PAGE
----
LONDON (Reuters) - Oil prices could rise to $90 a barrel or more by the end of this year, and probably average $70-$80 for 2009 as a whole, Libya’s top oil official, Shokri Ghanem, said on Wednesday.
Oil prices were mostly below $50 a barrel in the first quarter of 2009, but have since risen close to $70 a barrel, sparking fears higher crude could derail any economic recovery.
“The price may go to $90 or more by the end of the year,” Ghanem told the Reuters Global Energy Summit.
“What is driving this improvement is sentiment ... the worst of the economic crisis is behind us.”
Ghanem added he was starting to see demand for oil improve and that compliance with production quotas from members of the Organization of the Petroleum Exporting Countries (OPEC) was likely to remain around current levels.
OPEC has agreed to cut 4.2 million barrels per day of oil from the market since September in a bid to shore up prices which collapsed from a record high close to $150 a barrel last July to lows near $32 at the end of last year.
A Reuters survey on Wednesday placed OPEC members’ compliance with production quotas at around 75 percent, down from 81 percent in March and April.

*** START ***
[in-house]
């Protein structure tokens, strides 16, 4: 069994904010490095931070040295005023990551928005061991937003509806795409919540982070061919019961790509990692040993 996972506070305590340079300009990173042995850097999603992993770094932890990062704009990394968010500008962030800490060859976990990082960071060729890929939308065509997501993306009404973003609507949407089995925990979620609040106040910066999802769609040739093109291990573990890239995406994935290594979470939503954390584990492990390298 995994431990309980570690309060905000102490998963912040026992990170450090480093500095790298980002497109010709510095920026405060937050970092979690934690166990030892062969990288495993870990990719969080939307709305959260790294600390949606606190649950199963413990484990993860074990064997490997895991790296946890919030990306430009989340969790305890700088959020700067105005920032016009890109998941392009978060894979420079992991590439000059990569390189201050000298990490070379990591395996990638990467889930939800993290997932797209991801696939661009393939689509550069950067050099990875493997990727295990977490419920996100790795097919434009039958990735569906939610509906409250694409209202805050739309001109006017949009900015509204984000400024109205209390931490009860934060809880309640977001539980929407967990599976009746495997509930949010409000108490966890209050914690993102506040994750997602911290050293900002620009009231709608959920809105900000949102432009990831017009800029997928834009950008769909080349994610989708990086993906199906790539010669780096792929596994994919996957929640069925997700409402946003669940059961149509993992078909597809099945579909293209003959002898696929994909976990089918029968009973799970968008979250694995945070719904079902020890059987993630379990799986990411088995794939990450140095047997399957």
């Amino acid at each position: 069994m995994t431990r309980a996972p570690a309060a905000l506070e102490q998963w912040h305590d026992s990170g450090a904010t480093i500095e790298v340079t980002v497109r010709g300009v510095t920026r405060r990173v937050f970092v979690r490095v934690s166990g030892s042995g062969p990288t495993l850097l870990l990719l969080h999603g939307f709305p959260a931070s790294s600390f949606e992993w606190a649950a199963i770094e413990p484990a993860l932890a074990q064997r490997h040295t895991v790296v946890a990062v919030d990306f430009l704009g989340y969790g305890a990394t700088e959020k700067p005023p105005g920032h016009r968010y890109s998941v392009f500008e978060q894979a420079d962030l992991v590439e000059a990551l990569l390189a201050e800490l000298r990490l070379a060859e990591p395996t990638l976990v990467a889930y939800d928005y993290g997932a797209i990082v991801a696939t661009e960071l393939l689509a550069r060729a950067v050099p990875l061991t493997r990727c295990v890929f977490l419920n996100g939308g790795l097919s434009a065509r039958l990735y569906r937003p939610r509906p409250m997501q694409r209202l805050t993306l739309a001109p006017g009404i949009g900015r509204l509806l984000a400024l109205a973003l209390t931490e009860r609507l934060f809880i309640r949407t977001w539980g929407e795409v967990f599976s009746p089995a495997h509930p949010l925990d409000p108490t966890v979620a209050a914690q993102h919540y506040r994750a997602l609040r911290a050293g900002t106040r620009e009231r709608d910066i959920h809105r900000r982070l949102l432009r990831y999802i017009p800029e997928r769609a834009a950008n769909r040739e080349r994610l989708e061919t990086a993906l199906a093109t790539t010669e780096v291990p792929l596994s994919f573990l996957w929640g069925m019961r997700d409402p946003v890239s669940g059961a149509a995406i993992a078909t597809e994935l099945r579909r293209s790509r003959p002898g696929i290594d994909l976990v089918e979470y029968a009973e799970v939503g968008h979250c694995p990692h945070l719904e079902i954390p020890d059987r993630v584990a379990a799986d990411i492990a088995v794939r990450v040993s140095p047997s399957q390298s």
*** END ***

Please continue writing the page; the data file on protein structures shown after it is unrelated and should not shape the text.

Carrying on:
Ghanem echoed the views of other OPEC members that prices needed to rise to secure future investment in oil production. But he cautioned oil markets were likely to tighten in coming years regardless.
“In 2-3 years, or maybe even next year, the talk of peak oil will be looming again. What is happening is temporary; demand will come back,” Ghanem said.
“The fear is not in my mind that there will be a supply crunch — but there will be a supply shortage,” he said, adding high volumes of spare production capacity would always be needed to calm increasingly nervous markets.
“I think even consumer countries now want to always have spare capacity — you always need it to feel comfortable ... otherwise prices will go sky high.”
OPEC Secretary General Abdullah al-Badri told the Reuters summit on Tuesday members had seven-eight million bpd of unused production available if prices rose too quickly.
Ghanem was participating in the Reuters Global Energy Summit by telephone from Tripoli.
(For summit blog: blogs.reuters.com/summits/)
Additional reporting by Alex Lawler, Barbara Lewis and Jane Merriman; editing by James Jukwey